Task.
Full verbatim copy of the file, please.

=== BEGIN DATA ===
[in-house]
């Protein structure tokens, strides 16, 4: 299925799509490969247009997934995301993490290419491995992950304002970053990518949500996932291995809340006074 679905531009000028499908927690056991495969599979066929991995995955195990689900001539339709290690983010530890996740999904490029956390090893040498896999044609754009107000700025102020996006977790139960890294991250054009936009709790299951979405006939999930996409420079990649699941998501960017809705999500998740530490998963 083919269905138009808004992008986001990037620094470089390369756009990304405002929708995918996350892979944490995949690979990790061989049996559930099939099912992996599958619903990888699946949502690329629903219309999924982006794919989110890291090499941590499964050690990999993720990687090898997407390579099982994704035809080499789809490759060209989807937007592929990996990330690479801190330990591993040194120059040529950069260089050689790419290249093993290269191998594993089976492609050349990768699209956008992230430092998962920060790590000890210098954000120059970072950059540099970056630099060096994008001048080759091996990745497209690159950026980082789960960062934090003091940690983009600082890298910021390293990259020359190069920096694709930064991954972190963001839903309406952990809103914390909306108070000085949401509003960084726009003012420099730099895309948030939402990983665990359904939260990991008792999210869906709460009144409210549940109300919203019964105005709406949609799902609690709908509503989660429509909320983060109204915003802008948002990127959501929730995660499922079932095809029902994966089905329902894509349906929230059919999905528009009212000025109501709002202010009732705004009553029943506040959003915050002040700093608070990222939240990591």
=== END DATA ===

[in-house]
């Protein structure tokens, strides 16, 4: 299925799509490969247009997934995301993490290419491995992950304002970053990518949500996932291995809340006074 679905531009000028499908927690056991495969599979066929991995995955195990689900001539339709290690983010530890996740999904490029956390090893040498896999044609754009107000700025102020996006977790139960890294991250054009936009709790299951979405006939999930996409420079990649699941998501960017809705999500998740530490998963 083919269905138009808004992008986001990037620094470089390369756009990304405002929708995918996350892979944490995949690979990790061989049996559930099939099912992996599958619903990888699946949502690329629903219309999924982006794919989110890291090499941590499964050690990999993720990687090898997407390579099982994704035809080499789809490759060209989807937007592929990996990330690479801190330990591993040194120059040529950069260089050689790419290249093993290269191998594993089976492609050349990768699209956008992230430092998962920060790590000890210098954000120059970072950059540099970056630099060096994008001048080759091996990745497209690159950026980082789960960062934090003091940690983009600082890298910021390293990259020359190069920096694709930064991954972190963001839903309406952990809103914390909306108070000085949401509003960084726009003012420099730099895309948030939402990983665990359904939260990991008792999210869906709460009144409210549940109300919203019964105005709406949609799902609690709908509503989660429509909320983060109204915003802008948002990127959501929730995660499922079932095809029902994966089905329902894509349906929230059919999905528009009212000025109501709002202010009732705004009553029943506040959003915050002040700093608070990222939240990591």